AHA Member Spotlight: Mark Dickens
AHA members are involved in all fields of history, with wide-ranging specializations, interests, and areas of employment. To recognize our talented and eclectic membership, AHA Today features a regular AHA Member Spotlight series.
Alma maters: BA, University of Victoria, 1990; MPhil, University of Cambridge, 2004; PhD, University of Cambridge, 2008
Fields of interest: Central Asia and the Middle East up to 1400; the Turkic world; Steppe nomads; cultural and economic exchange on the Silk Road; Syriac Christianity; Eastern Christianity; Muslim-Christian relations
When did you first develop an interest in history?
As a child, I was always fascinated by history. I loved to spend hours reading the World Book encyclopedia, moving from one article to another ad infinitum. I remember seeing an exhibition of Egyptian artifacts at the British Museum when I was 11 and coming away wanting to become an Egyptologist.
What projects are you currently working on?
An Italian colleague and I are planning to produce a catalogue of Christian gravestones in Syriac script dating to the 13th and 14th centuries from the “Seven Rivers” area (Russian Semirechye, Turkic Yeti Su), now in Kyrgyzstan, which were discovered in the late 19th century. A Dutch colleague and I are hoping to do the same with a smaller corpus of Syro-Turkic Christian gravestones from Inner Mongolia. Two other projects in process are a translation and commentary on a section from the medieval Syriac Chronicle of Michael the Syrian on the origins of the Turks and subsequent arrival of the Seljüks in the Middle East and an edition, translation, and commentary on Syriac biblical manuscript fragments in the Turfan Collection in Berlin.
Have your interests evolved since graduation? If so, how?
Yes, they have, mostly through the necessary broadening of one’s knowledge that is involved in teaching, but also from the intellectual curiosity that arises from dealing with geographic and religious spheres that are by nature intertwined with adjacent regions and religions. Thus, from an initial concentration on Central Asia, my interests have necessarily expanded geographically into China and the Middle East. There has also been a parallel expansion of interest in Syriac Christianity to other forms of Eastern Christianity (e.g. Ethiopian, Coptic, Arabic and Armenian). Studying Christianity in these areas also requires a familiarity with other religious traditions, notably Zoroastrianism, traditional Turkic shamanism, Buddhism, Manichaeism, and Islam.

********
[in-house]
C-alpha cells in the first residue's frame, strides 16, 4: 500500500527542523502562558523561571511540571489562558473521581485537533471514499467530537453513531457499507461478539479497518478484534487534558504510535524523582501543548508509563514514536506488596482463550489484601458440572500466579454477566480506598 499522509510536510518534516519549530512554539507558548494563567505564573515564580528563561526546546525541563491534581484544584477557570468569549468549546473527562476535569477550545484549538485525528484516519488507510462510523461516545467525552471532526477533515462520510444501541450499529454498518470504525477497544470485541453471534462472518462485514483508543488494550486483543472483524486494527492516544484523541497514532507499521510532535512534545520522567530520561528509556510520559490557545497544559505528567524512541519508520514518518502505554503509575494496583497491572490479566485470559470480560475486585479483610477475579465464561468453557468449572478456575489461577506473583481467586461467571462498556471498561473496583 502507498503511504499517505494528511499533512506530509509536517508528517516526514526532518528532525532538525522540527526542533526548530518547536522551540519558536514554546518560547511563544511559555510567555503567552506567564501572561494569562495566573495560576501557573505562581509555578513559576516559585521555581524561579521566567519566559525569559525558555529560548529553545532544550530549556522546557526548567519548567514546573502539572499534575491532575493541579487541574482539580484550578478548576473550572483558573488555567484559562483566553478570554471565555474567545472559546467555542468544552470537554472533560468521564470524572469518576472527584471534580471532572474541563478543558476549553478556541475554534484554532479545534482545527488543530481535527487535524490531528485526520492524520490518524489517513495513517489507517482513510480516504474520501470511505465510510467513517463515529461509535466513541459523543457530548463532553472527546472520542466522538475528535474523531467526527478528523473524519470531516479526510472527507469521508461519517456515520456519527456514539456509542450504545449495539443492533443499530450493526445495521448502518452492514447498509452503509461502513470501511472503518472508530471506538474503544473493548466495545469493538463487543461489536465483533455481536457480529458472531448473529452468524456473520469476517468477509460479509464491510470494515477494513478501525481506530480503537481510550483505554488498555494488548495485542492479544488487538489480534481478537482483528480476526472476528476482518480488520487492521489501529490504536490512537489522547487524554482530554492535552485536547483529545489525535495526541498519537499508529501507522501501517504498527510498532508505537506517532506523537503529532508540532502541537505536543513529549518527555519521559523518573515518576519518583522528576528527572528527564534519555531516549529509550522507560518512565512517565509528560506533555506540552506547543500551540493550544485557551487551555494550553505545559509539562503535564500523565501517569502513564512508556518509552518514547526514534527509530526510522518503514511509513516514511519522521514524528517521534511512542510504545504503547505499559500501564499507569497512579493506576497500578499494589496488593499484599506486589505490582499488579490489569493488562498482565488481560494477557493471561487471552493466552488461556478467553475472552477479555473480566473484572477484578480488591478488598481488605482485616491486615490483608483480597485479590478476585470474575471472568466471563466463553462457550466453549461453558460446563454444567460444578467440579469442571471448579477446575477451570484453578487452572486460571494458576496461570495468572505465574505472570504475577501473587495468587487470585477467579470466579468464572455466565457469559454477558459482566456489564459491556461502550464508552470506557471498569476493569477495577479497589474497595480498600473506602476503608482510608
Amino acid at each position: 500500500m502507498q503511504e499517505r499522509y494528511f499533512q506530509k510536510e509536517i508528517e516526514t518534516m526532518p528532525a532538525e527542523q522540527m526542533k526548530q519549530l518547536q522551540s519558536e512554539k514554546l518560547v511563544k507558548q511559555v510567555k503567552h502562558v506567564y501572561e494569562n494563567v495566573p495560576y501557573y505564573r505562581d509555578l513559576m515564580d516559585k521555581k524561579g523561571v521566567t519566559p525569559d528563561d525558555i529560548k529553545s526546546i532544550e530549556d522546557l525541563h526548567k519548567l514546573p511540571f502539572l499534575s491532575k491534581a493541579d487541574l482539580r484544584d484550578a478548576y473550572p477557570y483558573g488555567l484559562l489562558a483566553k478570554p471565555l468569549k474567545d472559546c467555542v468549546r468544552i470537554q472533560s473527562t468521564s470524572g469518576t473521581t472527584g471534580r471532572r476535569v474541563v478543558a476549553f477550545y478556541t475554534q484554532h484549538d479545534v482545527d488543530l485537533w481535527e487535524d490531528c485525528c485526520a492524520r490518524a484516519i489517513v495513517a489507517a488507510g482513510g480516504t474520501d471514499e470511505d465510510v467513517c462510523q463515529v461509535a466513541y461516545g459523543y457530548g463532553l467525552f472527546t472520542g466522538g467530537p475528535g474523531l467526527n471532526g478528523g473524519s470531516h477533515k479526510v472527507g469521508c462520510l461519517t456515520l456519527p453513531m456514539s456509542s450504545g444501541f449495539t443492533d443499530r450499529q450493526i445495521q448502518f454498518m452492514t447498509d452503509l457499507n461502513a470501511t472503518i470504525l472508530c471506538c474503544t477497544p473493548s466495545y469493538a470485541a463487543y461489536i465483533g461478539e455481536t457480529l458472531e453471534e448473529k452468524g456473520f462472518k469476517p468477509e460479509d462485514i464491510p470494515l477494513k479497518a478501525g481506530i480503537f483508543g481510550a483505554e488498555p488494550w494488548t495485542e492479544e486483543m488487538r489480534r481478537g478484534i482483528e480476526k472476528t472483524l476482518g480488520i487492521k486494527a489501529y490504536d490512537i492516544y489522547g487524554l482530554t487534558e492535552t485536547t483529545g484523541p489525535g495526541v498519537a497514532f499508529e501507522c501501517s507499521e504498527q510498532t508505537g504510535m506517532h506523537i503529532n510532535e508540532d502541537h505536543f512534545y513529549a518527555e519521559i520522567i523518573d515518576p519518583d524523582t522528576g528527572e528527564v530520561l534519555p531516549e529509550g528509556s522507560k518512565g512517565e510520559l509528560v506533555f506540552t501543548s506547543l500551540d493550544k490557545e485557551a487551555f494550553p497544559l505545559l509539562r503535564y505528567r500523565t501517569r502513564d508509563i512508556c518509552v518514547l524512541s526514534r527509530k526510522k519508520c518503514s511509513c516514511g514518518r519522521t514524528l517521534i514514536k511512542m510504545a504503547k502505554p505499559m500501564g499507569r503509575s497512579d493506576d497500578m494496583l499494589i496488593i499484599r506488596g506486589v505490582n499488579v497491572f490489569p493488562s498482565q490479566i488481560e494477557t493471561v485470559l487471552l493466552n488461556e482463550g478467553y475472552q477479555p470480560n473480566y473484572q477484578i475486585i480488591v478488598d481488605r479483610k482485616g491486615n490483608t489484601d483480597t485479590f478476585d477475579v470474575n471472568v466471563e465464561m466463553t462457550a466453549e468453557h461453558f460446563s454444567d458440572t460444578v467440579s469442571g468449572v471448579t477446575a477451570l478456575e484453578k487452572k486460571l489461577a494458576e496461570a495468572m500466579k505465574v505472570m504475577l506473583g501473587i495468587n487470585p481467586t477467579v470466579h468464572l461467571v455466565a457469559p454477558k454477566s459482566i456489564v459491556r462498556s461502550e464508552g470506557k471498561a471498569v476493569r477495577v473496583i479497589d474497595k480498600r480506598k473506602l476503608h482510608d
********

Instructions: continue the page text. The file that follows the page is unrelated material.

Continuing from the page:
Is there an article, book, movie, blog, etc. that you could recommend to fellow AHA members?
When I recently taught a course on Chinese-Inner Asian Interactions from the Xiongnu to the Mongols, I showed a 2005 BBC TV production Genghis Khan (easy to find on YouTube) that I think does an excellent job of painting an intriguing and nuanced picture of this great Asian conqueror, based largely on The Secret History of the Mongols. Filmed on location in Mongolia and Poland, it is well acted by Mongolian actors speaking Mongol throughout (with voiceovers of course) and does an admirable job of bringing history to life with plenty of material for classroom discussion, including the role that indigenous primary sources can play in reconstructing the past.
What do you value most about the history profession?
Studying and attempting to reconstruct the past is both valuable in itself and for what it can help us to understand about the present. Of course, the value of history is far more than whether or not we can “learn lessons from the past” but at the same time there are lessons to be learned that can benefit individuals and societies today. Perhaps more importantly, the skills which historians acquire in their training and ongoing work (e.g. searching archives, analyzing written sources, constructing arguments, cross-referencing what others have said or written about the same topic and then communicating findings to a broader audience) can be applied in so many areas of life. Historians arguably have significant potential to be engaged and active citizens who can contribute to making the world a better place. Although this sounds like a tired cliché, surely it is something worth investing our lives in.
Why have you continued to be a member of the AHA?
Being part of AHA is important to me because it keeps me connected with my tribe, with the people who share a common conviction that history is important and that the skills we use on a regular basis as historians are things that our society needs. The fact that AHA was one of the first learned societies to start taking seriously the plight of adjuncts is also important to me. Finally, I find nearly every issue of Perspectives on History to be full of interesting reflections on what it means to be a historian—I read most issues cover to cover.
Other than history, what are you passionate about?
Spending time with my family in the outdoors (camping, hiking, cross-country skiing), photography, and music (playing and listening to it).
This post first appeared on AHA Today.
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